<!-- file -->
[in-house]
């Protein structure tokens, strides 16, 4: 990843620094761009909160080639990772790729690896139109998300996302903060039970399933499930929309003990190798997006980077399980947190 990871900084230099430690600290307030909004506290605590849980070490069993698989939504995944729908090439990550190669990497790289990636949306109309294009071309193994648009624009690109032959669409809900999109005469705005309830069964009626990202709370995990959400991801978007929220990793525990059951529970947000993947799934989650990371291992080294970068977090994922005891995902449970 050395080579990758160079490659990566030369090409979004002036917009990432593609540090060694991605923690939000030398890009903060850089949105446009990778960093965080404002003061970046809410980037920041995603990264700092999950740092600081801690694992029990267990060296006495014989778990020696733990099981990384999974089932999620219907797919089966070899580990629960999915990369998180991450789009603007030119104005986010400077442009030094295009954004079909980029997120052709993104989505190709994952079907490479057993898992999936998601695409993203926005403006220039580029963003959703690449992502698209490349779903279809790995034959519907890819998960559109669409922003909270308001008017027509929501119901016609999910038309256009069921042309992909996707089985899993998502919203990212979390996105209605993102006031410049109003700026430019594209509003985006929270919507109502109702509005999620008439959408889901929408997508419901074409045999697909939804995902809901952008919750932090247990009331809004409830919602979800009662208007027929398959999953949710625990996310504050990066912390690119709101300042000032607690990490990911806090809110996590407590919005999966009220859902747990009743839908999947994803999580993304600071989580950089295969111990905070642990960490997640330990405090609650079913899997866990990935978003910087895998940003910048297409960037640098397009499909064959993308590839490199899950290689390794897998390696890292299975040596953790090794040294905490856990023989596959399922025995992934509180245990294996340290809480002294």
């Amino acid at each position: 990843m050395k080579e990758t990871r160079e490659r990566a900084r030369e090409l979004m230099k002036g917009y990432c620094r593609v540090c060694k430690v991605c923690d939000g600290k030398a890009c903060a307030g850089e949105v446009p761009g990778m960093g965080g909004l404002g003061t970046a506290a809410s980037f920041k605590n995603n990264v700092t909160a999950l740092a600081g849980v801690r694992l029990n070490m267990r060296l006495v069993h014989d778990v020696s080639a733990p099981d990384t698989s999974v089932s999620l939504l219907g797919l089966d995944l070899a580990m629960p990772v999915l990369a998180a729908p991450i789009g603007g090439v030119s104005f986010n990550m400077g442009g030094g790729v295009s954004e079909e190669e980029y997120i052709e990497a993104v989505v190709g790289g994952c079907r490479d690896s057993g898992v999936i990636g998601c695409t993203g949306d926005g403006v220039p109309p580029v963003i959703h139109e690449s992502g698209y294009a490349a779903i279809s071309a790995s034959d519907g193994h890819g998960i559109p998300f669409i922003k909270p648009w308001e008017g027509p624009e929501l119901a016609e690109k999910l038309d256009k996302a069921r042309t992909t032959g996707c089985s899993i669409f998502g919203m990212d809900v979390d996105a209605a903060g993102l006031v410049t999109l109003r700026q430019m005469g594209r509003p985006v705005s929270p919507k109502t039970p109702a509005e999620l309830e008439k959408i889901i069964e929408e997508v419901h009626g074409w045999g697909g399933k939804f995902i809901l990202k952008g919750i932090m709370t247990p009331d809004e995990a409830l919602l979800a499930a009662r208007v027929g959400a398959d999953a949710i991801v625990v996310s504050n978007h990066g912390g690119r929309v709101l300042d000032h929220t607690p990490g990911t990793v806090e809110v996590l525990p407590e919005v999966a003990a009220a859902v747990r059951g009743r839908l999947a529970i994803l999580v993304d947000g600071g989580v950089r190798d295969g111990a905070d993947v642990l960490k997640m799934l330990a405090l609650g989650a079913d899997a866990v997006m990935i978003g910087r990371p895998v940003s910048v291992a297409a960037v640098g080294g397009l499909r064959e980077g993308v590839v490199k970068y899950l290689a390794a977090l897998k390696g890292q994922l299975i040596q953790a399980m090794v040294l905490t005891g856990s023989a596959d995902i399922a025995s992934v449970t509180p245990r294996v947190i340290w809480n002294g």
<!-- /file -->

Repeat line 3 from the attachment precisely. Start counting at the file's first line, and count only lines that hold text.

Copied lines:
């Amino acid at each position: 990843m050395k080579e990758t990871r160079e490659r990566a900084r030369e090409l979004m230099k002036g917009y990432c620094r593609v540090c060694k430690v991605c923690d939000g600290k030398a890009c903060a307030g850089e949105v446009p761009g990778m960093g965080g909004l404002g003061t970046a506290a809410s980037f920041k605590n995603n990264v700092t909160a999950l740092a600081g849980v801690r694992l029990n070490m267990r060296l006495v069993h014989d778990v020696s080639a733990p099981d990384t698989s999974v089932s999620l939504l219907g797919l089966d995944l070899a580990m629960p990772v999915l990369a998180a729908p991450i789009g603007g090439v030119s104005f986010n990550m400077g442009g030094g790729v295009s954004e079909e190669e980029y997120i052709e990497a993104v989505v190709g790289g994952c079907r490479d690896s057993g898992v999936i990636g998601c695409t993203g949306d926005g403006v220039p109309p580029v963003i959703h139109e690449s992502g698209y294009a490349a779903i279809s071309a790995s034959d519907g193994h890819g998960i559109p998300f669409i922003k909270p648009w308001e008017g027509p624009e929501l119901a016609e690109k999910l038309d256009k996302a069921r042309t992909t032959g996707c089985s899993i669409f998502g919203m990212d809900v979390d996105a209605a903060g993102l006031v410049t999109l109003r700026q430019m005469g594209r509003p985006v705005s929270p919507k109502t039970p109702a509005e999620l309830e008439k959408i889901i069964e929408e997508v419901h009626g074409w045999g697909g399933k939804f995902i809901l990202k952008g919750i932090m709370t247990p009331d809004e995990a409830l919602l979800a499930a009662r208007v027929g959400a398959d999953a949710i991801v625990v996310s504050n978007h990066g912390g690119r929309v709101l300042d000032h929220t607690p990490g990911t990793v806090e809110v996590l525990p407590e919005v999966a003990a009220a859902v747990r059951g009743r839908l999947a529970i994803l999580v993304d947000g600071g989580v950089r190798d295969g111990a905070d993947v642990l960490k997640m799934l330990a405090l609650g989650a079913d899997a866990v997006m990935i978003g910087r990371p895998v940003s910048v291992a297409a960037v640098g080294g397009l499909r064959e980077g993308v590839v490199k970068y899950l290689a390794a977090l897998k390696g890292q994922l299975i040596q953790a399980m090794v040294l905490t005891g856990s023989a596959d995902i399922a025995s992934v449970t509180p245990r294996v947190i340290w809480n002294g």